Free Markets and the Invisible Hand of Social Thought

After every market valuation bubble crash there are cries that capitalist system is broken and needs to be revised. There are accusations that we cannot just leave it to the invisible hand balancing the market. The common reaction is to call for more government intervention. However, if anything, I am advocating for free markets balanced not by increased intervention of government but by an invisible hand of social thought.

Like Adam Smith’s invisible hand that balanced the markets  by controlling demand and production rates without any specific intervention, the invisible hand I address is invisible because its agent is not a specific entity. The change it brings about in the market is not controlled or dictated by one source it is rather one based multiple sources with varying designs and needs that have a direct impact and control on the market.

Selling dependence is not against the law, it does however exploit and benefit a relationship of inequality without social conscience. My treatment of social conscience requires that I define it to minimize the knee jerk reaction that triggered by a hypersensitivity to anybody that might be advocating a specific religion or set of values. Social conscience is the activity of reflecting upon the ideals held for society, social interaction, social structure and the values that are the underpinning or structure that make that ideal society possible, this is then followed by the analysis of consequences of actions taken in the smallest and largest scale, how does this purchase or this contract advance the ideals or change social interaction in the present or near future, what values are being advocated. Social conscience may well vary from region to region and regardless of that variation it should be present in the decision making process of consumers and markets.

The green movement or debate on sustainable economy are examples of active social reflection designed to impact the free market. The rule of purchase is not just lowest price nor quality but also social impact. To the extent that these philosophies are advocated by governments, they are locally visible to each region but less so on the global scale.

Other examples of social thought impacting market development can be found in the communities interested in retaining small and medium sized local businesses and setting up barriers to the entry of Walmart. It can be argued that these local battles did not affect Walmart’s corporate bottom line, for it grew in spite of it. However, the community that put up fight gained in self definition, public debates of who they are and where they are going.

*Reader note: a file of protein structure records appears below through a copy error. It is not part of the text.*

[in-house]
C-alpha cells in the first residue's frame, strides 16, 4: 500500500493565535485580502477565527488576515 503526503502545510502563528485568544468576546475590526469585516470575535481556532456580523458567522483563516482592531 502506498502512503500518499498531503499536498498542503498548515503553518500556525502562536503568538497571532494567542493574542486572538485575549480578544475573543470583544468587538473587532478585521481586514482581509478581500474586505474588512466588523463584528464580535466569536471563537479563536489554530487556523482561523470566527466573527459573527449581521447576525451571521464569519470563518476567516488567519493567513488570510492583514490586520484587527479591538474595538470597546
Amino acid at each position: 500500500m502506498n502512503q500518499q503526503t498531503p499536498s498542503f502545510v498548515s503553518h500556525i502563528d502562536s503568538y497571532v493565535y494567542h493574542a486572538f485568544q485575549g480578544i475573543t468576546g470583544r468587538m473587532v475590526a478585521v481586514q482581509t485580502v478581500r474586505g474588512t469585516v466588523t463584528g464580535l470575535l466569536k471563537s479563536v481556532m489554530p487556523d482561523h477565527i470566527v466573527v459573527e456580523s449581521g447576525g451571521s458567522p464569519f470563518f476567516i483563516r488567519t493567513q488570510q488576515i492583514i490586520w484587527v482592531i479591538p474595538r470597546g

Our world is changing. The fabric of society is changing by our willing reliance on government bureaucracy and consumerism.

I am advocating an embracing of free markets, where we actively examining relationships of power, individual values and ideals we hold for social interaction. The description of large companies as being multinational has invited in the past comparison of companies with  nations-states.  Able to elude the restraints of social contracts with any one government or community, these global companies provide their employees a new identity that transcends national identity and offers a new citizenship that affords a certain power and access to managerial employees on a global playing field.  The literature regarding corporations as nations serve as a starting point for the current exploration into the relationships of power and the freedom of association and self determination.

Free markets may just impel humanity forward if the invisible hand of social conscience is reinforced. I use the metaphor of invisible hand as a way to communicate that there is no one visible structure coordinating its effect. It is rather the unintended consequence of many different actions whose worldview, needs and demands may be different but have a concerted effect on the development of free enterprise. But underlying the description of this free market vision is the notion that the individual agents are free and exercise their freedom of choice in a setting where knowledge and inquiry are openly available to them.